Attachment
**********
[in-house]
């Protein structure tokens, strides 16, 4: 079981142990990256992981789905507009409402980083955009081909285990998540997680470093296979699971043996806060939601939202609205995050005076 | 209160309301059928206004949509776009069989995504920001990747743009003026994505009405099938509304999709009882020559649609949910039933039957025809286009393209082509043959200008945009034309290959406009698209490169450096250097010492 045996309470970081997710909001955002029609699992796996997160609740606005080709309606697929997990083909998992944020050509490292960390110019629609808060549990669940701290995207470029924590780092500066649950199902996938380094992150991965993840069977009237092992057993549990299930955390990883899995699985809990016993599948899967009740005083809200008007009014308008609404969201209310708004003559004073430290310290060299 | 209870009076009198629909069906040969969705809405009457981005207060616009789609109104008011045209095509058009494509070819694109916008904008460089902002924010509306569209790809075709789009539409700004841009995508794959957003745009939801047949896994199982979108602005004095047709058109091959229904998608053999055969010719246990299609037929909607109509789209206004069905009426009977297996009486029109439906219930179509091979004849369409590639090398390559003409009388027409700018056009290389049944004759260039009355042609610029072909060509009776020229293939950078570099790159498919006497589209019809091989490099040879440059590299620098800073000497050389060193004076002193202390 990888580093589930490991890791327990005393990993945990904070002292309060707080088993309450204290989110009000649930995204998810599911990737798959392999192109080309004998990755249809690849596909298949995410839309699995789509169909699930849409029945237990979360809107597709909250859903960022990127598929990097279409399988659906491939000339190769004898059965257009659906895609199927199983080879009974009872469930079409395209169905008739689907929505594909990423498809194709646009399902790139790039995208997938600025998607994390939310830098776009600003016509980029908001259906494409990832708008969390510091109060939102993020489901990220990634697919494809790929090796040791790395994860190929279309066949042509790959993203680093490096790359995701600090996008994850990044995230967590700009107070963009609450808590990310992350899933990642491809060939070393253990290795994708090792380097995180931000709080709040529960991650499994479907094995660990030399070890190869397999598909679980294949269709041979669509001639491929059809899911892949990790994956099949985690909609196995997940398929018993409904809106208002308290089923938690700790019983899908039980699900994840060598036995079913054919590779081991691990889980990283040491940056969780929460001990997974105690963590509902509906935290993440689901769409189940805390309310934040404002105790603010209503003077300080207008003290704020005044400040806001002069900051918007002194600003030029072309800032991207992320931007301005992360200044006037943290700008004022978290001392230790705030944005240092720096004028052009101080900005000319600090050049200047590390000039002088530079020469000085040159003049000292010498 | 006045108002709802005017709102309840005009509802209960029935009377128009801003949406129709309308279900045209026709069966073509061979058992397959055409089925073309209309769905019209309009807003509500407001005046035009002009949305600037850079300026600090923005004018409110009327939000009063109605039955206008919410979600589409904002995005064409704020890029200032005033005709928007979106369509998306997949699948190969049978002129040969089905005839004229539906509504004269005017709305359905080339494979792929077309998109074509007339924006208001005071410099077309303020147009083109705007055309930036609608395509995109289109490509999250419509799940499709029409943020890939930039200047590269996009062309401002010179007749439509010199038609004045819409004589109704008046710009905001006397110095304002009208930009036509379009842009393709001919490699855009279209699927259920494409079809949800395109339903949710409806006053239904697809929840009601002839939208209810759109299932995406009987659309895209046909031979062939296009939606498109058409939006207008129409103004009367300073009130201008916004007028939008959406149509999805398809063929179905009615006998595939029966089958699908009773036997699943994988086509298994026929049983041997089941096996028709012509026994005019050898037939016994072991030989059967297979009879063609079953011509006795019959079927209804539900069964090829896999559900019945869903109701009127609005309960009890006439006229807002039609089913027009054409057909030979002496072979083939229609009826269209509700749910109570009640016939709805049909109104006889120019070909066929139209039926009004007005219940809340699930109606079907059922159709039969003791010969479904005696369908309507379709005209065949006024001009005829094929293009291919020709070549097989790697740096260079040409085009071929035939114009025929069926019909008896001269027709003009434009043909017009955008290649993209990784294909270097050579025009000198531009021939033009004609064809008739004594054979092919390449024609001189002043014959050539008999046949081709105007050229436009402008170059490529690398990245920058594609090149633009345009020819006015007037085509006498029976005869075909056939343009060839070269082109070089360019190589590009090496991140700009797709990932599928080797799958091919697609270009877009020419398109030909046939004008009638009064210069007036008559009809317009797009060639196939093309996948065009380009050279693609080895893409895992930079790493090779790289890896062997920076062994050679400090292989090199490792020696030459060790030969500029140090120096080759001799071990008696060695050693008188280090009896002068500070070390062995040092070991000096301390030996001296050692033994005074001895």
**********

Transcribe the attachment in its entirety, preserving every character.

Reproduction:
[in-house]
């Protein structure tokens, strides 16, 4: 079981142990990256992981789905507009409402980083955009081909285990998540997680470093296979699971043996806060939601939202609205995050005076 | 209160309301059928206004949509776009069989995504920001990747743009003026994505009405099938509304999709009882020559649609949910039933039957025809286009393209082509043959200008945009034309290959406009698209490169450096250097010492 045996309470970081997710909001955002029609699992796996997160609740606005080709309606697929997990083909998992944020050509490292960390110019629609808060549990669940701290995207470029924590780092500066649950199902996938380094992150991965993840069977009237092992057993549990299930955390990883899995699985809990016993599948899967009740005083809200008007009014308008609404969201209310708004003559004073430290310290060299 | 209870009076009198629909069906040969969705809405009457981005207060616009789609109104008011045209095509058009494509070819694109916008904008460089902002924010509306569209790809075709789009539409700004841009995508794959957003745009939801047949896994199982979108602005004095047709058109091959229904998608053999055969010719246990299609037929909607109509789209206004069905009426009977297996009486029109439906219930179509091979004849369409590639090398390559003409009388027409700018056009290389049944004759260039009355042609610029072909060509009776020229293939950078570099790159498919006497589209019809091989490099040879440059590299620098800073000497050389060193004076002193202390 990888580093589930490991890791327990005393990993945990904070002292309060707080088993309450204290989110009000649930995204998810599911990737798959392999192109080309004998990755249809690849596909298949995410839309699995789509169909699930849409029945237990979360809107597709909250859903960022990127598929990097279409399988659906491939000339190769004898059965257009659906895609199927199983080879009974009872469930079409395209169905008739689907929505594909990423498809194709646009399902790139790039995208997938600025998607994390939310830098776009600003016509980029908001259906494409990832708008969390510091109060939102993020489901990220990634697919494809790929090796040791790395994860190929279309066949042509790959993203680093490096790359995701600090996008994850990044995230967590700009107070963009609450808590990310992350899933990642491809060939070393253990290795994708090792380097995180931000709080709040529960991650499994479907094995660990030399070890190869397999598909679980294949269709041979669509001639491929059809899911892949990790994956099949985690909609196995997940398929018993409904809106208002308290089923938690700790019983899908039980699900994840060598036995079913054919590779081991691990889980990283040491940056969780929460001990997974105690963590509902509906935290993440689901769409189940805390309310934040404002105790603010209503003077300080207008003290704020005044400040806001002069900051918007002194600003030029072309800032991207992320931007301005992360200044006037943290700008004022978290001392230790705030944005240092720096004028052009101080900005000319600090050049200047590390000039002088530079020469000085040159003049000292010498 | 006045108002709802005017709102309840005009509802209960029935009377128009801003949406129709309308279900045209026709069966073509061979058992397959055409089925073309209309769905019209309009807003509500407001005046035009002009949305600037850079300026600090923005004018409110009327939000009063109605039955206008919410979600589409904002995005064409704020890029200032005033005709928007979106369509998306997949699948190969049978002129040969089905005839004229539906509504004269005017709305359905080339494979792929077309998109074509007339924006208001005071410099077309303020147009083109705007055309930036609608395509995109289109490509999250419509799940499709029409943020890939930039200047590269996009062309401002010179007749439509010199038609004045819409004589109704008046710009905001006397110095304002009208930009036509379009842009393709001919490699855009279209699927259920494409079809949800395109339903949710409806006053239904697809929840009601002839939208209810759109299932995406009987659309895209046909031979062939296009939606498109058409939006207008129409103004009367300073009130201008916004007028939008959406149509999805398809063929179905009615006998595939029966089958699908009773036997699943994988086509298994026929049983041997089941096996028709012509026994005019050898037939016994072991030989059967297979009879063609079953011509006795019959079927209804539900069964090829896999559900019945869903109701009127609005309960009890006439006229807002039609089913027009054409057909030979002496072979083939229609009826269209509700749910109570009640016939709805049909109104006889120019070909066929139209039926009004007005219940809340699930109606079907059922159709039969003791010969479904005696369908309507379709005209065949006024001009005829094929293009291919020709070549097989790697740096260079040409085009071929035939114009025929069926019909008896001269027709003009434009043909017009955008290649993209990784294909270097050579025009000198531009021939033009004609064809008739004594054979092919390449024609001189002043014959050539008999046949081709105007050229436009402008170059490529690398990245920058594609090149633009345009020819006015007037085509006498029976005869075909056939343009060839070269082109070089360019190589590009090496991140700009797709990932599928080797799958091919697609270009877009020419398109030909046939004008009638009064210069007036008559009809317009797009060639196939093309996948065009380009050279693609080895893409895992930079790493090779790289890896062997920076062994050679400090292989090199490792020696030459060790030969500029140090120096080759001799071990008696060695050693008188280090009896002068500070070390062995040092070991000096301390030996001296050692033994005074001895």